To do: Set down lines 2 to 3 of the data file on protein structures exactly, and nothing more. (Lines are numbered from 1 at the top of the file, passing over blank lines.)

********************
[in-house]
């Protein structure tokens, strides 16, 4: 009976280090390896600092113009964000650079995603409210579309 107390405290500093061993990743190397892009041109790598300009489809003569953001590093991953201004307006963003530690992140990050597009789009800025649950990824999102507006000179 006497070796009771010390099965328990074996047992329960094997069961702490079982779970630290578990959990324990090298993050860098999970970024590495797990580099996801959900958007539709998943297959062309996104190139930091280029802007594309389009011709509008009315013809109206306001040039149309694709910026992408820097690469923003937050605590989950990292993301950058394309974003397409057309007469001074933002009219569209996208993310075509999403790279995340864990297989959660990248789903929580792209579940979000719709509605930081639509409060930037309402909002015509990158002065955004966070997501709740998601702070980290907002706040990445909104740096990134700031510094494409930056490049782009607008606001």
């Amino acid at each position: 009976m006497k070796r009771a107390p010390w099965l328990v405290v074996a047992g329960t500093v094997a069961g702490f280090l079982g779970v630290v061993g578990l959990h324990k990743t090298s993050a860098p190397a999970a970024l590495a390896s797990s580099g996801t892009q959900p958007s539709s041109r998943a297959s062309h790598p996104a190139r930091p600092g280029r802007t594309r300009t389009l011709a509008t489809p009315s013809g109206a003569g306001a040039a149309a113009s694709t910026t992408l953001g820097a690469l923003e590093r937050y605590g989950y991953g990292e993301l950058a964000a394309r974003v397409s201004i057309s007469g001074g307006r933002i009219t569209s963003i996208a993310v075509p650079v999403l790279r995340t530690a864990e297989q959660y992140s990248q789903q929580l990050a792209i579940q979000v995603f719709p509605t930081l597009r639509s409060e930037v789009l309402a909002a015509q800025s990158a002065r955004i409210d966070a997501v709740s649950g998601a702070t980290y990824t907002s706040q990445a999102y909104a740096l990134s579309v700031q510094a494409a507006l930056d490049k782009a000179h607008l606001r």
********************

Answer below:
């Protein structure tokens, strides 16, 4: 009976280090390896600092113009964000650079995603409210579309 107390405290500093061993990743190397892009041109790598300009489809003569953001590093991953201004307006963003530690992140990050597009789009800025649950990824999102507006000179 006497070796009771010390099965328990074996047992329960094997069961702490079982779970630290578990959990324990090298993050860098999970970024590495797990580099996801959900958007539709998943297959062309996104190139930091280029802007594309389009011709509008009315013809109206306001040039149309694709910026992408820097690469923003937050605590989950990292993301950058394309974003397409057309007469001074933002009219569209996208993310075509999403790279995340864990297989959660990248789903929580792209579940979000719709509605930081639509409060930037309402909002015509990158002065955004966070997501709740998601702070980290907002706040990445909104740096990134700031510094494409930056490049782009607008606001």
């Amino acid at each position: 009976m006497k070796r009771a107390p010390w099965l328990v405290v074996a047992g329960t500093v094997a069961g702490f280090l079982g779970v630290v061993g578990l959990h324990k990743t090298s993050a860098p190397a999970a970024l590495a390896s797990s580099g996801t892009q959900p958007s539709s041109r998943a297959s062309h790598p996104a190139r930091p600092g280029r802007t594309r300009t389009l011709a509008t489809p009315s013809g109206a003569g306001a040039a149309a113009s694709t910026t992408l953001g820097a690469l923003e590093r937050y605590g989950y991953g990292e993301l950058a964000a394309r974003v397409s201004i057309s007469g001074g307006r933002i009219t569209s963003i996208a993310v075509p650079v999403l790279r995340t530690a864990e297989q959660y992140s990248q789903q929580l990050a792209i579940q979000v995603f719709p509605t930081l597009r639509s409060e930037v789009l309402a909002a015509q800025s990158a002065r955004i409210d966070a997501v709740s649950g998601a702070t980290y990824t907002s706040q990445a999102y909104a740096l990134s579309v700031q510094a494409a507006l930056d490049k782009a000179h607008l606001r």